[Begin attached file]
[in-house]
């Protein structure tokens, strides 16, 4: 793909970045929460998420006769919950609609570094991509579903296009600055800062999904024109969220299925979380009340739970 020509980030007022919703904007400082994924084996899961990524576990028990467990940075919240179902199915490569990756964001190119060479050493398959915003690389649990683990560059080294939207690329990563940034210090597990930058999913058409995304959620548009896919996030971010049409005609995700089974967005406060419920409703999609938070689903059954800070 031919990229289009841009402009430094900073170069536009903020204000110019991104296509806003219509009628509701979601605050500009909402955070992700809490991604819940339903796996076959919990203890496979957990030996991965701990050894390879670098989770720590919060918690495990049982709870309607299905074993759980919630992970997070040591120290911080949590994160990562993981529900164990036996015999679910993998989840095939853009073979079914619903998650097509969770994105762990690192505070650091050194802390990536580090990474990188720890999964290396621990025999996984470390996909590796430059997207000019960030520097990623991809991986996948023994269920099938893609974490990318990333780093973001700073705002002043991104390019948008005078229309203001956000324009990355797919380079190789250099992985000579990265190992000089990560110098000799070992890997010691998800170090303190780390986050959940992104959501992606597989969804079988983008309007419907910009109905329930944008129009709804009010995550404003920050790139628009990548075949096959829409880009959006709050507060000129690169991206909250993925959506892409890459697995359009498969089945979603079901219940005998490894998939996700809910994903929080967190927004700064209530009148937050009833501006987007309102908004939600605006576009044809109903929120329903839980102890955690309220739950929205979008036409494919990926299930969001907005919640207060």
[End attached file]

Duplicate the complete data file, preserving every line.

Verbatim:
[in-house]
């Protein structure tokens, strides 16, 4: 793909970045929460998420006769919950609609570094991509579903296009600055800062999904024109969220299925979380009340739970 020509980030007022919703904007400082994924084996899961990524576990028990467990940075919240179902199915490569990756964001190119060479050493398959915003690389649990683990560059080294939207690329990563940034210090597990930058999913058409995304959620548009896919996030971010049409005609995700089974967005406060419920409703999609938070689903059954800070 031919990229289009841009402009430094900073170069536009903020204000110019991104296509806003219509009628509701979601605050500009909402955070992700809490991604819940339903796996076959919990203890496979957990030996991965701990050894390879670098989770720590919060918690495990049982709870309607299905074993759980919630992970997070040591120290911080949590994160990562993981529900164990036996015999679910993998989840095939853009073979079914619903998650097509969770994105762990690192505070650091050194802390990536580090990474990188720890999964290396621990025999996984470390996909590796430059997207000019960030520097990623991809991986996948023994269920099938893609974490990318990333780093973001700073705002002043991104390019948008005078229309203001956000324009990355797919380079190789250099992985000579990265190992000089990560110098000799070992890997010691998800170090303190780390986050959940992104959501992606597989969804079988983008309007419907910009109905329930944008129009709804009010995550404003920050790139628009990548075949096959829409880009959006709050507060000129690169991206909250993925959506892409890459697995359009498969089945979603079901219940005998490894998939996700809910994903929080967190927004700064209530009148937050009833501006987007309102908004939600605006576009044809109903929120329903839980102890955690309220739950929205979008036409494919990926299930969001907005919640207060």